More efficient clean fuels could be within reach, thanks to new research that is helping commercialize the process of electrochemical CO2 conversion into clean fuel technologies. The technique is based on a laser that provides insights into complex chemical pathways.
Carbon dioxide (CO2) is a hugely abundant waste product that can be converted into energy-rich by-products. However, as the process is far too inefficient to work on a global, industrial scale, finding sustainable ways to replace fossil fuels is a priority for researchers.
Electrocatalysts have shown promise, but the mechanisms by which they operate are often unknown, making it hard to design new ones.
Now, research from the University of Liverpool may be the key to developing more efficient clean fuels. The new laser-based technique can be used to study the electrochemical reduction of CO2 in-situ and provide insights into these complex chemical pathways.
The researchers used a technique called Vibrational Sum-Frequency Generation (VSFG) spectroscopy coupled with electrochemical experiments to explore the chemistry of a promising CO2 reduction electrocatalyst known as Mn(bpy)(CO)3Br.
Using VSFG, the researchers were able to observe key intermediates that are only present at an electrode surface for a very short time.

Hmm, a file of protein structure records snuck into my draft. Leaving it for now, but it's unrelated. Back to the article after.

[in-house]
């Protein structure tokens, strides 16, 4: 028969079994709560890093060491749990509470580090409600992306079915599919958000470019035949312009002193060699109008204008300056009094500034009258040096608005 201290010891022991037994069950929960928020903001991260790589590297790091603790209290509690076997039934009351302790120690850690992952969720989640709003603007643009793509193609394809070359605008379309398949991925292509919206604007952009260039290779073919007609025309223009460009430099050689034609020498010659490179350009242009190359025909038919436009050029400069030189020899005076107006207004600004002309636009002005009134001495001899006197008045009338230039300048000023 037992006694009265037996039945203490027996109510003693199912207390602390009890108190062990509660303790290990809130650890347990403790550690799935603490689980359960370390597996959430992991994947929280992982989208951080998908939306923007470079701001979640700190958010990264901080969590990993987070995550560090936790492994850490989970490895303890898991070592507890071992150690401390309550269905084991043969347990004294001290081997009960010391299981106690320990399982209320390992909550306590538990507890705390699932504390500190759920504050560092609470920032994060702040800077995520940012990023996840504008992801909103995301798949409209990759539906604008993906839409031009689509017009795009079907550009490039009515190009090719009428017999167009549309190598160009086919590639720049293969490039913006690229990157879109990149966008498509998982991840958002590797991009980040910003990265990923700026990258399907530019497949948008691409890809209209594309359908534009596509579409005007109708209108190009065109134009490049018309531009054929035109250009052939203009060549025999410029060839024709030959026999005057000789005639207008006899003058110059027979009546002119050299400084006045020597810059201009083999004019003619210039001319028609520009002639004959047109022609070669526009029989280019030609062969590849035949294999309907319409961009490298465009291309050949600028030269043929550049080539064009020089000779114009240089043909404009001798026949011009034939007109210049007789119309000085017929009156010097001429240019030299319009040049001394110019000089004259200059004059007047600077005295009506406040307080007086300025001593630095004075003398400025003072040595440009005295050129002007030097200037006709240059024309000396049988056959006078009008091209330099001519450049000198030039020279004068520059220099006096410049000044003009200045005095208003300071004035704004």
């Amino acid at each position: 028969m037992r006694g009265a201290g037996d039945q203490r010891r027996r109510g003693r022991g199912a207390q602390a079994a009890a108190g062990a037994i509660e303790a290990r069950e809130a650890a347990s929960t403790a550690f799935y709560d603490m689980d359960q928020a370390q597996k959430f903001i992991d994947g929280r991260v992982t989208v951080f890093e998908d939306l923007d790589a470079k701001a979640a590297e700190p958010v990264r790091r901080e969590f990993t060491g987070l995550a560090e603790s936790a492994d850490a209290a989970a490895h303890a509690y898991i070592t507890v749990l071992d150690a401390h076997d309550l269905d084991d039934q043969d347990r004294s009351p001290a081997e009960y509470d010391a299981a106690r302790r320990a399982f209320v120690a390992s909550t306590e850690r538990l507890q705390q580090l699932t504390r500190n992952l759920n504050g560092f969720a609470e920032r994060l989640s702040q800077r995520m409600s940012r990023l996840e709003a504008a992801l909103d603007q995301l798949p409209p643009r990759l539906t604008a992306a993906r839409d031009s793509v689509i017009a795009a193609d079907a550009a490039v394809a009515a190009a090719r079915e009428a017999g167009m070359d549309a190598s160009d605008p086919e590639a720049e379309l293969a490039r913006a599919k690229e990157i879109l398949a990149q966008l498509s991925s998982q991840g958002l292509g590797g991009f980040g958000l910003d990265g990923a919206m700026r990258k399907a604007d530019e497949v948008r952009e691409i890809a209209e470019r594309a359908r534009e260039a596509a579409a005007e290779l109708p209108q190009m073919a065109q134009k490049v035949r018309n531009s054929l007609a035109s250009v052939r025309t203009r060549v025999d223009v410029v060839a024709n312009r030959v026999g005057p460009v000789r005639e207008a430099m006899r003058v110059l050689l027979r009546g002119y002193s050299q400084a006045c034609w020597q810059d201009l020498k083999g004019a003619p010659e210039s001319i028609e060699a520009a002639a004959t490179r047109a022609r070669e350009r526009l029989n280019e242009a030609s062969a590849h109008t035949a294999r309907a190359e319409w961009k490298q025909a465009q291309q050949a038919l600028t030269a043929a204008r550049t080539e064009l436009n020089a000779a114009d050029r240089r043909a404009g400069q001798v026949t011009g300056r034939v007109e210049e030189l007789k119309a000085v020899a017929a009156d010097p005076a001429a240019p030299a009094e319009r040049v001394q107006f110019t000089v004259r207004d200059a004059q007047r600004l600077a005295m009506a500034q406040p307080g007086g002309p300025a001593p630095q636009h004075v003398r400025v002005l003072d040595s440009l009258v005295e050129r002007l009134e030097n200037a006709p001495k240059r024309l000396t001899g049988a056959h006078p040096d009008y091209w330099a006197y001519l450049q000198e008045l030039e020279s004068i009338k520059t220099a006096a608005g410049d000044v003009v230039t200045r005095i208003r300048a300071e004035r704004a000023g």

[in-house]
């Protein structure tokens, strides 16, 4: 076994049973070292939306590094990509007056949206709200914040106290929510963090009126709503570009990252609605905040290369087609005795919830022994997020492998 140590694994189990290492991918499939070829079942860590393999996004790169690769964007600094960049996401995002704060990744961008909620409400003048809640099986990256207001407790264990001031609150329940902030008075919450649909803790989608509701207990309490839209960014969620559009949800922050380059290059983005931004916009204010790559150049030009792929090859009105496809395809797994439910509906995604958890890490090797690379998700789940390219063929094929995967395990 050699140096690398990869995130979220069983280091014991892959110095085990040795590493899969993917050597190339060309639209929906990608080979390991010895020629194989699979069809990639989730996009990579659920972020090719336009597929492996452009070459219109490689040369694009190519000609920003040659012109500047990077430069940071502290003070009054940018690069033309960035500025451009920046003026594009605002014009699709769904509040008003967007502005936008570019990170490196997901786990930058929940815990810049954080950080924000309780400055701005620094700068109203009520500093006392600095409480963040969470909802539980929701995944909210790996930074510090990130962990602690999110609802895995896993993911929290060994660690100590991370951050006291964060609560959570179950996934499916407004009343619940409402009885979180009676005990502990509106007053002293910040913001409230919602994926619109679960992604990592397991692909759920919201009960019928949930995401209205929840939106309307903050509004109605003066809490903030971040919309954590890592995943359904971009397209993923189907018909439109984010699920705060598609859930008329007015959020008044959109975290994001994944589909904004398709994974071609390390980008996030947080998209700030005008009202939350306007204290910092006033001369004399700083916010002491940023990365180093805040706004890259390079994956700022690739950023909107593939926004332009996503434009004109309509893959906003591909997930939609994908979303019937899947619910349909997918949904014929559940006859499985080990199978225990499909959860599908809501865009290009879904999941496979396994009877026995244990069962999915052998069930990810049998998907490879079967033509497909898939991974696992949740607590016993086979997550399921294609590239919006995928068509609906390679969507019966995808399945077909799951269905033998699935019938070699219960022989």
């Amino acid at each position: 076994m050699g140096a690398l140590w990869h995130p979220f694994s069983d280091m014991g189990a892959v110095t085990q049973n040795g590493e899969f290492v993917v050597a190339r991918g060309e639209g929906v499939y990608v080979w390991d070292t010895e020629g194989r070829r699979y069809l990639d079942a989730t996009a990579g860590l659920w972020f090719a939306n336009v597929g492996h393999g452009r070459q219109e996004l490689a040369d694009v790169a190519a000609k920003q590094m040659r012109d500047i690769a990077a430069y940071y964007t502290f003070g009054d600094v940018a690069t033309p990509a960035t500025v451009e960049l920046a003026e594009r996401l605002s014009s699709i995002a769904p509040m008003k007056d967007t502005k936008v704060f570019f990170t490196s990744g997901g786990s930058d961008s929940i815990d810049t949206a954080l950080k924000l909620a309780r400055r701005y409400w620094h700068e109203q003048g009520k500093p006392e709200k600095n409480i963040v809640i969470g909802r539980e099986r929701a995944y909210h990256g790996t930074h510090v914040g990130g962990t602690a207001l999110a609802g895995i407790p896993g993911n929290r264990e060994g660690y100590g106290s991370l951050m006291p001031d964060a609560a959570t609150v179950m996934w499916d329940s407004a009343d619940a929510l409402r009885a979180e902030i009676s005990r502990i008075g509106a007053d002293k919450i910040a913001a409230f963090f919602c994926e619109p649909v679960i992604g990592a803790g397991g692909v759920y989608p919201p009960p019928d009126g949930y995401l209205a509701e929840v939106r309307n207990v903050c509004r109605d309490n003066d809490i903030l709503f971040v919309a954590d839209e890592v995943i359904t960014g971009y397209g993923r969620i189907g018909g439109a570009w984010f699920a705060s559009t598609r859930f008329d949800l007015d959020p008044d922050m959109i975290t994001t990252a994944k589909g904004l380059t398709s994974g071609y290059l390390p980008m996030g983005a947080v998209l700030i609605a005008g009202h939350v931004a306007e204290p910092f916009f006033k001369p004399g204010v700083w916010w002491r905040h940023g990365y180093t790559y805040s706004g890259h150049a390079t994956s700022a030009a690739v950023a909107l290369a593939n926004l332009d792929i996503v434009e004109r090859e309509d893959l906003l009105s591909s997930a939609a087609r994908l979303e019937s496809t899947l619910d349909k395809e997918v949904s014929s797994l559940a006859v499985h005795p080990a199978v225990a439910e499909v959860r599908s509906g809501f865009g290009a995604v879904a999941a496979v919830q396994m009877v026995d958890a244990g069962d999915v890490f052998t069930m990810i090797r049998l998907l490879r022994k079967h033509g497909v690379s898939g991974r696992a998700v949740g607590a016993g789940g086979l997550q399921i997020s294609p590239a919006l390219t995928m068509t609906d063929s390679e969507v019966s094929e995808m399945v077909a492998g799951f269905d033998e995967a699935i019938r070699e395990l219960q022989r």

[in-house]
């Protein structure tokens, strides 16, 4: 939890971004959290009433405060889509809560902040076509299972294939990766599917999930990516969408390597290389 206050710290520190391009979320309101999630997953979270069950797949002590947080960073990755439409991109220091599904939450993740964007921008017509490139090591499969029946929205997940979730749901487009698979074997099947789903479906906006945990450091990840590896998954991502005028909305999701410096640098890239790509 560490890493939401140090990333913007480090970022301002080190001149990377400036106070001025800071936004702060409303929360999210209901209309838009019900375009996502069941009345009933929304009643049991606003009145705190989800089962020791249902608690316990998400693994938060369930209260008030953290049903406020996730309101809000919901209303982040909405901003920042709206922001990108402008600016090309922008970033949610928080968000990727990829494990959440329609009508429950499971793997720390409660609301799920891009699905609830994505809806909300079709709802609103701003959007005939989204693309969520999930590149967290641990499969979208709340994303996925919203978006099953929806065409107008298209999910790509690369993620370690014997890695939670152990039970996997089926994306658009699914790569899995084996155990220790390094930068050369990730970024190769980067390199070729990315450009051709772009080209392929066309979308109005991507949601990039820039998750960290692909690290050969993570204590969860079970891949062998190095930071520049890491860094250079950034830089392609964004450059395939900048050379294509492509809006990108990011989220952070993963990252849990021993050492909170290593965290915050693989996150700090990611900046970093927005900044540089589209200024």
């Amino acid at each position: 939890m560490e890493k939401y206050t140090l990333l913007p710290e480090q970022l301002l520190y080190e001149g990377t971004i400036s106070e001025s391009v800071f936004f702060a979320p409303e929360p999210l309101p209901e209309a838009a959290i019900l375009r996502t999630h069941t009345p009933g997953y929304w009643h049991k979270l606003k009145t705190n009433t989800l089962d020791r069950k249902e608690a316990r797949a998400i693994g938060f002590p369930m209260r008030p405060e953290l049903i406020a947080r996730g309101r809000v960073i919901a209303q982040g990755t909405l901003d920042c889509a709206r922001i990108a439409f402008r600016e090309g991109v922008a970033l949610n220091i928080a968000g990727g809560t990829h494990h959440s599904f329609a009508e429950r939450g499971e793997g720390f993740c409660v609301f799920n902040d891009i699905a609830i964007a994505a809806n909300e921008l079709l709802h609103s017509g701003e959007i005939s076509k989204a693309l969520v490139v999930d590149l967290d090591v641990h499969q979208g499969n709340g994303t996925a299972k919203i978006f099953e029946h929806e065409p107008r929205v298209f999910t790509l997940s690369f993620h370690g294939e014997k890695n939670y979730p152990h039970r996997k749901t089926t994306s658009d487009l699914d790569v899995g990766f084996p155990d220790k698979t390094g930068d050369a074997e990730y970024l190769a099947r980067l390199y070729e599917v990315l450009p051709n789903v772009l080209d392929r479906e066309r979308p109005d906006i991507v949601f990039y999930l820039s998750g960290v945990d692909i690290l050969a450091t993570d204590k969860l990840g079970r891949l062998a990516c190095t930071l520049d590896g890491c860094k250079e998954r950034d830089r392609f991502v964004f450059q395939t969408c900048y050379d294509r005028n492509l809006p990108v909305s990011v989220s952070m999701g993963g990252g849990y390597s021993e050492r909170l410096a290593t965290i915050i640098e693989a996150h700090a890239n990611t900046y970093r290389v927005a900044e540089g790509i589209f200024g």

“A huge challenge in studying electrocatalysts in situ is having to discriminate between the single layer of short-lived intermediate molecules at the electrode surface and the surrounding ‘noise’ from inactive molecules in the solution,” explained researcher Dr. Gaia Neri in a statement.
She added: “We’ve shown that VSFG makes it possible to follow the behaviour of even very short lived species in the catalytic cycle. This is exciting as it provides researchers with new opportunities to better understand how electrocatalysts operate, which is an important next step towards commercialising the process of electrochemical CO2 conversation into clean fuel technologies.”
The team is now working to further improve the sensitivity of the technique and is developing a new detection system which will allow for a better signal-to-noise ratio.
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